Thanks to its semi-character, the Balkans have greatly escaped from becoming an object of „orientalism”. Nevertheless, they have often been considered as a region outside Europe. It is significant, for example, that many anthropologists, whose field of research used to be Africa, Asia and the Americas, have recently discovered the Balkans and apply scientific methods, developed in the former colonies, to this region. No one would ever think of studying ethnic conflicts in Western Europe in that way. Nevertheless, the Balkans are as often perceived as an – albeit peripheral area – within the European space.
In a very paradoxical way, however, the Balkans also suffered from not being labelled as „oriental”. As a consequence, it could not benefit from the political correctness the Orient was approached with – at least till the 11th of September 2001. Balkanism – the biased Western perception of the Balkans – also results from Western political correctness remaining limited mainly to coloured and especially black people, people professing non-Christian creeds and especially Islam, and people living in or originating from former colonies. The Balkan nations, being white and Christian, and living in states that never were colonies in the legal sense of the word, seem to be excluded from a politically correct treatment and can be described without much restraint as bloodthirsty barbarians involved in age-old, completely irrational tribal quarrels. Notice the world „tribal”, so frequently used in the Western media, which is borrowed straight from a colonialist vocabulary. Notice also the tendency to essentialise violence and irrationality as an innate and ineradicable feature of Balkan mentality – a point of view that no self-respecting commentator would dare to express in regard to people in other parts of the world. This essentialist approach soothingly obscures the legacy of semi-colonialism and the responsibility of the European powers in creating spheres of influence and stirring up ethnic hatred. 10
It would be interesting to go more deeply into the image of the (Ottoman) Balkans in Austrian, Hungarian and Central European historiography, ethnography and political thinking. I was deceived to discover that some proponents of „the Idea of Central Europe” in the 1980s, like Milan Kundera and even Václav Havel – with the notable exception of György Konrád – were eager to adopt the biased vision of the Balkans, so popular in Western Europe since the beginning of the 20th century. They treat the Balkans as essentially not-European, at variance to the essential Europeanness of Central Europe, or completely neglected the Balkans in there survey of the European space, as being so alien they were not even worthwhile to be taken into account. The aim was of course to emphasise the cultural unity between Western and Central-Europe by constructing a shared „other”. In the meantime, the main „other” remained Russia, which was also radically excluded from Europeanness – quite inappropriately, as Timothy Garton Ash 11 argued.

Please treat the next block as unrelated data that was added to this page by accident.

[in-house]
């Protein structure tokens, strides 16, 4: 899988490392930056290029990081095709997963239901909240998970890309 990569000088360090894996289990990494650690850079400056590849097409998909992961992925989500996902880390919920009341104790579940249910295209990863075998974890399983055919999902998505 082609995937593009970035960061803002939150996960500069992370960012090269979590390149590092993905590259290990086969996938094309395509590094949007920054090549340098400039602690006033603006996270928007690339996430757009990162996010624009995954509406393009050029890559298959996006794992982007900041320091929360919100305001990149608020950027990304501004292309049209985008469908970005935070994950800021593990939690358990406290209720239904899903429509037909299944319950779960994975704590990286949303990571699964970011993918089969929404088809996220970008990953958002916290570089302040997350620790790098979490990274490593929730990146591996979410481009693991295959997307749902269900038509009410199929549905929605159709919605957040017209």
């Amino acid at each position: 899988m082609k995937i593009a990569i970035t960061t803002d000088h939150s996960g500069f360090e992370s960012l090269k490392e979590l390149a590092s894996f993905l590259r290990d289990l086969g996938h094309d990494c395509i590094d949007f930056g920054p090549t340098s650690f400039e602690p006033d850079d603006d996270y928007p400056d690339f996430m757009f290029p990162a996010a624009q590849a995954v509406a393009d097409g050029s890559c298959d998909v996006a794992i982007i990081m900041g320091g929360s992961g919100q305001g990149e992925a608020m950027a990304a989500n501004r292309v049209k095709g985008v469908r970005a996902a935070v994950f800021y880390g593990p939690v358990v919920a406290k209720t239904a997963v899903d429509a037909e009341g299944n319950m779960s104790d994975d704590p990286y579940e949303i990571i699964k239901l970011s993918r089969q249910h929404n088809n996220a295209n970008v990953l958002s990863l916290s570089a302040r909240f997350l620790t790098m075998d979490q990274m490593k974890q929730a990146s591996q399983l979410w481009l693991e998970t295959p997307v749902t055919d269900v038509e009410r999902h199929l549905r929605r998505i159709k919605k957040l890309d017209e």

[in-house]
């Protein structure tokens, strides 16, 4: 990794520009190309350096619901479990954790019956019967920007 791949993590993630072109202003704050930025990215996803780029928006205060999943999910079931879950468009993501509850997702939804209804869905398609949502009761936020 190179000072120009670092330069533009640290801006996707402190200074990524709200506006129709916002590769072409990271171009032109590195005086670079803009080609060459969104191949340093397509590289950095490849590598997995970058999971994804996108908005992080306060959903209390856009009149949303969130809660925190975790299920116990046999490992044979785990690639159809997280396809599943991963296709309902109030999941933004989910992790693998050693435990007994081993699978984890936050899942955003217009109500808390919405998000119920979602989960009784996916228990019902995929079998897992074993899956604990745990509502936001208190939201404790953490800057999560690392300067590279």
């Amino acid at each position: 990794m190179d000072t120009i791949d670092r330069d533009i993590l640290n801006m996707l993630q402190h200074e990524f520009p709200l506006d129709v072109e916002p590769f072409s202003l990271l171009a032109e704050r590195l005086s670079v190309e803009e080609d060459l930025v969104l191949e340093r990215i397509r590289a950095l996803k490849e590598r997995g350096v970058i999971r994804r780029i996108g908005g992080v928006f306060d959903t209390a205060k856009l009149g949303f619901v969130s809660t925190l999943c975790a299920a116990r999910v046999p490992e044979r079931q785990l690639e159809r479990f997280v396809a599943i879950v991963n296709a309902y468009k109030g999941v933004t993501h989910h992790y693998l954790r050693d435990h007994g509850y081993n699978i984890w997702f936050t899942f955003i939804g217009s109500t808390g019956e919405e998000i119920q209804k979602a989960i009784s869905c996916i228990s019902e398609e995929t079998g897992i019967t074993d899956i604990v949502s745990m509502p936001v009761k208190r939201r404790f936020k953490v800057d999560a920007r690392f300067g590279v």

It seems to us that the term „colonialism” is not appropriate to characterise the political and economic relations between the Habsburg and the Ottoman governments and the nations living in both empires. In the 19th century there transpires a kind of semi-colonialism – which remains to be defined more accurately – in the relations between Western European nations and the Ottoman empire and its successor states. Without any doubt, this semi-colonialism has influenced the very complex and biased Western perception of the Balkans called „Balkanism”. The Balkans remain a region, oscillating between „us” and the „others”, inciting to a negative attitude in both cases.
First publication. The paper was first presented at the Workshop „Ethnische” Identität, Nation & innere Kolonisierung. Neue Methoden zu einer kulturwissenschaftlichen Erforschung der Habsburger Monarchie und ihrer Literatur/en (1867-1918) in Antwerpen on Dec., 14 and 15, 2001.